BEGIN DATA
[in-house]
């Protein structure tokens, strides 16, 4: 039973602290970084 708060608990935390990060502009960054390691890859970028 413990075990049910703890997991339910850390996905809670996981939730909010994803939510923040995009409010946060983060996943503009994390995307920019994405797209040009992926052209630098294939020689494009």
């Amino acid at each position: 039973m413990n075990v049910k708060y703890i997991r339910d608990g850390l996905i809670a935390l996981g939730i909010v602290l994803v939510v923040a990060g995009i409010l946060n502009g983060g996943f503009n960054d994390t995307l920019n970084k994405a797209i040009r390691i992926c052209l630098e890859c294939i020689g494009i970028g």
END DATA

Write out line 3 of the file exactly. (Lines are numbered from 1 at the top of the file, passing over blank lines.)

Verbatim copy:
């Amino acid at each position: 039973m413990n075990v049910k708060y703890i997991r339910d608990g850390l996905i809670a935390l996981g939730i909010v602290l994803v939510v923040a990060g995009i409010l946060n502009g983060g996943f503009n960054d994390t995307l920019n970084k994405a797209i040009r390691i992926c052209l630098e890859c294939i020689g494009i970028g």